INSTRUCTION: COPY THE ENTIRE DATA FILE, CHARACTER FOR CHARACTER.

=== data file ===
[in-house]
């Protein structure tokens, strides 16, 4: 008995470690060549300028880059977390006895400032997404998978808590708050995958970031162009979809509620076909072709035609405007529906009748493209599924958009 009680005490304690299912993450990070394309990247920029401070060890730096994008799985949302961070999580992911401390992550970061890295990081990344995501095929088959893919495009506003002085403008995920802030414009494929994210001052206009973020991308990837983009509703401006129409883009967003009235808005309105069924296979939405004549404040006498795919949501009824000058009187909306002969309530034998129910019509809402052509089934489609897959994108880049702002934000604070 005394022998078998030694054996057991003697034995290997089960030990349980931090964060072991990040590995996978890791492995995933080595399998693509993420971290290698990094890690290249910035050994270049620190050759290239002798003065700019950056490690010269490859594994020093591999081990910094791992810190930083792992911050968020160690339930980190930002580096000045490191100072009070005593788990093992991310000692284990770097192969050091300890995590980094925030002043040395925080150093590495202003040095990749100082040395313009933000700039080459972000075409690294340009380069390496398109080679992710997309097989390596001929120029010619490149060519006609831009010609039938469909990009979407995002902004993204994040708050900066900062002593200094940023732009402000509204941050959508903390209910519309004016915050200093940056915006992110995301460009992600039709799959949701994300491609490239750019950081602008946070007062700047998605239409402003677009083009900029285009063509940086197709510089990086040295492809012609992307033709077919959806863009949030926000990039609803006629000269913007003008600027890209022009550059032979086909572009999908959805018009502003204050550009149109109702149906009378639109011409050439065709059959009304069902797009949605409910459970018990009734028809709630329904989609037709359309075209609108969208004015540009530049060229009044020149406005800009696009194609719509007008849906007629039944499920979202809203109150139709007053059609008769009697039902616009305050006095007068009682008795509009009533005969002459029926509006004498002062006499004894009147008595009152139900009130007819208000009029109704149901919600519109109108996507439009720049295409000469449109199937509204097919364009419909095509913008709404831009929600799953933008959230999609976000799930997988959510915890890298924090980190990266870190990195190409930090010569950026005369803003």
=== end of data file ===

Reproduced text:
[in-house]
């Protein structure tokens, strides 16, 4: 008995470690060549300028880059977390006895400032997404998978808590708050995958970031162009979809509620076909072709035609405007529906009748493209599924958009 009680005490304690299912993450990070394309990247920029401070060890730096994008799985949302961070999580992911401390992550970061890295990081990344995501095929088959893919495009506003002085403008995920802030414009494929994210001052206009973020991308990837983009509703401006129409883009967003009235808005309105069924296979939405004549404040006498795919949501009824000058009187909306002969309530034998129910019509809402052509089934489609897959994108880049702002934000604070 005394022998078998030694054996057991003697034995290997089960030990349980931090964060072991990040590995996978890791492995995933080595399998693509993420971290290698990094890690290249910035050994270049620190050759290239002798003065700019950056490690010269490859594994020093591999081990910094791992810190930083792992911050968020160690339930980190930002580096000045490191100072009070005593788990093992991310000692284990770097192969050091300890995590980094925030002043040395925080150093590495202003040095990749100082040395313009933000700039080459972000075409690294340009380069390496398109080679992710997309097989390596001929120029010619490149060519006609831009010609039938469909990009979407995002902004993204994040708050900066900062002593200094940023732009402000509204941050959508903390209910519309004016915050200093940056915006992110995301460009992600039709799959949701994300491609490239750019950081602008946070007062700047998605239409402003677009083009900029285009063509940086197709510089990086040295492809012609992307033709077919959806863009949030926000990039609803006629000269913007003008600027890209022009550059032979086909572009999908959805018009502003204050550009149109109702149906009378639109011409050439065709059959009304069902797009949605409910459970018990009734028809709630329904989609037709359309075209609108969208004015540009530049060229009044020149406005800009696009194609719509007008849906007629039944499920979202809203109150139709007053059609008769009697039902616009305050006095007068009682008795509009009533005969002459029926509006004498002062006499004894009147008595009152139900009130007819208000009029109704149901919600519109109108996507439009720049295409000469449109199937509204097919364009419909095509913008709404831009929600799953933008959230999609976000799930997988959510915890890298924090980190990266870190990195190409930090010569950026005369803003």